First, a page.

Can a Cat With Its Front Paws Declawed Still Protect Itself?

Cats may feel helpless without their front claws.

Cats may feel helpless without their front claws.

Declawing surgery in cats is a polarizing subject. Some cat owners opt for the procedure to prevent their cats from scratching at other household members or pets. On the other hand, some believe that declawing the front claws leaves cats feeling defenseless, lost and perhaps even nervous and aggressive.

Front Claws

When it comes to declawing surgery, owners may choose to declaw all four paws or just the front pair. However, the front claws of a cat are an integral component to his overall sense of self-sufficiency and protection. Cats require all of their sets of paws to be completely intact in order to properly seize mice and birds, and to hold their own against dangerous predator attack.

Protection

With a cat's front claws completely gone, he may be at a disadvantage when it comes to defending himself. If a kitty is outdoors fending for himself against a big, bad tomcat from around the block, the animal with the the front claws will very likely have the upper hand. When a cat spends any time outside at all, it is vital for him to have all of his claws working perfectly, and understandably so. Protection just isn't the same without a reliable set of sharp front claws.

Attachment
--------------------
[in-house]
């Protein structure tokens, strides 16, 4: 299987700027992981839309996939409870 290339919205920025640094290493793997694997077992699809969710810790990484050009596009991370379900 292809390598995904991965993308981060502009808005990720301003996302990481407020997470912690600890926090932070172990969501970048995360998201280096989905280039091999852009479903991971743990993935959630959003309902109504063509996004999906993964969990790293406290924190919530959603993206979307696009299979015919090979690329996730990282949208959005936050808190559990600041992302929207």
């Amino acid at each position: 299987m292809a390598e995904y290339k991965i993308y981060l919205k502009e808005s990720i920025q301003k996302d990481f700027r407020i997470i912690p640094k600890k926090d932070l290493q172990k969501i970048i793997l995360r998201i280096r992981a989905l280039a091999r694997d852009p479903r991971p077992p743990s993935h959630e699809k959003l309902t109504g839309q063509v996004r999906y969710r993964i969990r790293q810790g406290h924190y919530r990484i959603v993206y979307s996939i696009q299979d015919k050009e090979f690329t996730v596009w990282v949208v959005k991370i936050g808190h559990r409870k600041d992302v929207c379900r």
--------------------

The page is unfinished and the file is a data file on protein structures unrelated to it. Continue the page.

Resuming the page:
Biting

When a cat can't protect himself using his front claws, he may turn to another mode of defense -- his teeth. Declawed cats frequently start biting as a means to compensate for their lack of claws. If you notice that a previously relaxed and gentle cat all of a sudden seems defensive and hostile post-declawing, consider the fact that his brand new feelings of helplessness are causing him to be a lot more on-edge and nervous -- poor thing.

Surgery

If you're considering getting your little one declawed, remember that the surgery is miles apart from a simple nail clipping. Claws can easily and quickly grow back after a trimming. Once a cat's front paws are declawed, they'll never be seen again. After all, the complex surgical procedure calls for bone amputation, not nail cutting. Once a cat's front paws are declawed, his self-defense will likely be compromised, meaning that it's important to never, ever allow him outdoors on his own again.

 

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